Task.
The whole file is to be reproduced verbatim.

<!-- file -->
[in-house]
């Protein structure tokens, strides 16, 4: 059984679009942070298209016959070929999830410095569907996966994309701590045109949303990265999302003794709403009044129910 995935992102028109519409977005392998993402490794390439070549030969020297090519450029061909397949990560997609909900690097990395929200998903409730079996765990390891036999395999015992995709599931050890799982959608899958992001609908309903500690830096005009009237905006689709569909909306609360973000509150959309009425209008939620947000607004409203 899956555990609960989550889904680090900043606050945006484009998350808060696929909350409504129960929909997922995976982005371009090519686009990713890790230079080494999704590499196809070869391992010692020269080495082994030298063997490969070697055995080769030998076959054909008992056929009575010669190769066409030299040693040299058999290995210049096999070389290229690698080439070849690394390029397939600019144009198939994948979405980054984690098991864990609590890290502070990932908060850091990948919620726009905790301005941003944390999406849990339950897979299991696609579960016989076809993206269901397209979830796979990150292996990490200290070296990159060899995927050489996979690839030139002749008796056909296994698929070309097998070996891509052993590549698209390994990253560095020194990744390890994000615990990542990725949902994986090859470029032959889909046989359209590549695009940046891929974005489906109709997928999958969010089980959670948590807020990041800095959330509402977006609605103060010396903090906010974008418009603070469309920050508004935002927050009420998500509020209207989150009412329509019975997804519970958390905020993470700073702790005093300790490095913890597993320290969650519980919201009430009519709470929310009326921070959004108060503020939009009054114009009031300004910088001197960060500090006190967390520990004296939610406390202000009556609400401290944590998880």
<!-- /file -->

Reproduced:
[in-house]
């Protein structure tokens, strides 16, 4: 059984679009942070298209016959070929999830410095569907996966994309701590045109949303990265999302003794709403009044129910 995935992102028109519409977005392998993402490794390439070549030969020297090519450029061909397949990560997609909900690097990395929200998903409730079996765990390891036999395999015992995709599931050890799982959608899958992001609908309903500690830096005009009237905006689709569909909306609360973000509150959309009425209008939620947000607004409203 899956555990609960989550889904680090900043606050945006484009998350808060696929909350409504129960929909997922995976982005371009090519686009990713890790230079080494999704590499196809070869391992010692020269080495082994030298063997490969070697055995080769030998076959054909008992056929009575010669190769066409030299040693040299058999290995210049096999070389290229690698080439070849690394390029397939600019144009198939994948979405980054984690098991864990609590890290502070990932908060850091990948919620726009905790301005941003944390999406849990339950897979299991696609579960016989076809993206269901397209979830796979990150292996990490200290070296990159060899995927050489996979690839030139002749008796056909296994698929070309097998070996891509052993590549698209390994990253560095020194990744390890994000615990990542990725949902994986090859470029032959889909046989359209590549695009940046891929974005489906109709997928999958969010089980959670948590807020990041800095959330509402977006609605103060010396903090906010974008418009603070469309920050508004935002927050009420998500509020209207989150009412329509019975997804519970958390905020993470700073702790005093300790490095913890597993320290969650519980919201009430009519709470929310009326921070959004108060503020939009009054114009009031300004910088001197960060500090006190967390520990004296939610406390202000009556609400401290944590998880």